is only after we have integrated the dark side of the moon into
our world view that we can seriously begin to talk of universal
culture Shulamith Firestone, The Dialectic of Sex, Carol
Taylor is one of the dozens of Atlantic Canada women artists
who, in March 1982 made the pilgrimage to Montreal to see The
Dinner Party by Judy Chicago. Some of us were so impoverished
and so involved with family and economic respon- sibilities that
being there at all was a su- preme occasion in our lives.
The lesson of The Dinner Party was that making art out of
our deepest lives was the only possible path for us as artists;
for some of us it would be years before we found the courage to
be true to our artistic vision, a vision weighted towards content
and mean- ing; for some, it would be years before we found the medium
with which to do it. With the completion of her Ageratos cycle,
Carol Taylor has come to the end of a two decade investigation of
the meaning of "woman". For Taylor, this investigation implies "man
" because of her direct experience as daughter, sister, wife, lover
and mother. The exhibition for which this catalogue is designed,
Ageratos Complete, work created from 1990 to 1994, presents
a sequence - by no means smoothly continuous - of images centered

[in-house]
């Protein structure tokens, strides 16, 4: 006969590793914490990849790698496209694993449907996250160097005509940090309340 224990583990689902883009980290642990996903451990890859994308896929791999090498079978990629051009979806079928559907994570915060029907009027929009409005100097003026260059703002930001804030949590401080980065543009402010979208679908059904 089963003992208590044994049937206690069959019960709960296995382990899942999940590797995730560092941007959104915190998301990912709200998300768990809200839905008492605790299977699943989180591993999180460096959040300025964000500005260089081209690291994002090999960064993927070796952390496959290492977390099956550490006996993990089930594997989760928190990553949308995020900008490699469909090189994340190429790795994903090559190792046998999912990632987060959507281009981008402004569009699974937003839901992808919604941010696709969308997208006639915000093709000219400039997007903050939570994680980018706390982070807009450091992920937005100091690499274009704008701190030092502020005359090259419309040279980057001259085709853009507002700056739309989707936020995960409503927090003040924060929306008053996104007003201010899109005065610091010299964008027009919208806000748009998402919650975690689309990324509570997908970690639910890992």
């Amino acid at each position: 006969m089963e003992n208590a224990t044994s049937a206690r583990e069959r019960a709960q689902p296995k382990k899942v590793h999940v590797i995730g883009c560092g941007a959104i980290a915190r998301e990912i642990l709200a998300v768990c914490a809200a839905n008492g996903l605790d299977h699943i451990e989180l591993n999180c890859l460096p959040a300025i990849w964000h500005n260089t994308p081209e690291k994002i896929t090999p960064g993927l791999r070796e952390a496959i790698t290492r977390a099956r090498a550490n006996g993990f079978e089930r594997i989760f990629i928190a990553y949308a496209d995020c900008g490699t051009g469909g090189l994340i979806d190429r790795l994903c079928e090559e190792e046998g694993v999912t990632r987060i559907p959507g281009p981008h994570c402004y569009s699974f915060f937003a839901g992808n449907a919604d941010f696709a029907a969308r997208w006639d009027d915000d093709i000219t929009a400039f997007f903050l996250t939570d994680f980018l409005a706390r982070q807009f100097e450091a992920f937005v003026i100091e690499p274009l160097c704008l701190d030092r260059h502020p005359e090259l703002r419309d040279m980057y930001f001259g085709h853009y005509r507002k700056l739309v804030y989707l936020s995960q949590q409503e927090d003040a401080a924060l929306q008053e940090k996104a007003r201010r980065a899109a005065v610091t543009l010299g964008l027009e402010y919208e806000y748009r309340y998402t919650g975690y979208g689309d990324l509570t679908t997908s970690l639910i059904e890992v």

on contemporary female issues of biological determinism and autonomy
during the last half of the twentieth century.
Her present monumental work represents a gradual shedding of forms
and materials that are barriers to direct expression; a superb draughtswoman,
Taylor has released the need to make' 'perfect', drawings or watercolours
(her Beginning series, surrealistically portraying women sheathed
in mushroom forms and associated with nature and the natural world),
has submerged her knowledge of the external body, has relinquished
the poetic or expressive poses by which "woman " has been signified
(her Awakening series of lifesize gestural drawings).
as sign, symbol or mental and social construct, has in the past
been defined and created by the powerful in each society for (mostly
) male needs. The historical images we have received of women are
almost all created by men, both by those who painted, sculpted or
poeticized the images and those who preserved them by commissioning
or purchasing them, by writing about them or by choosing them for
art galleries and museums.
several centuries, the weight of this process of selection tends
to crush women's portrayals of themselves. The gradual emergence
during the past twenty years of an understanding of the process
by which some art (mostly male and often using "woman" as subject)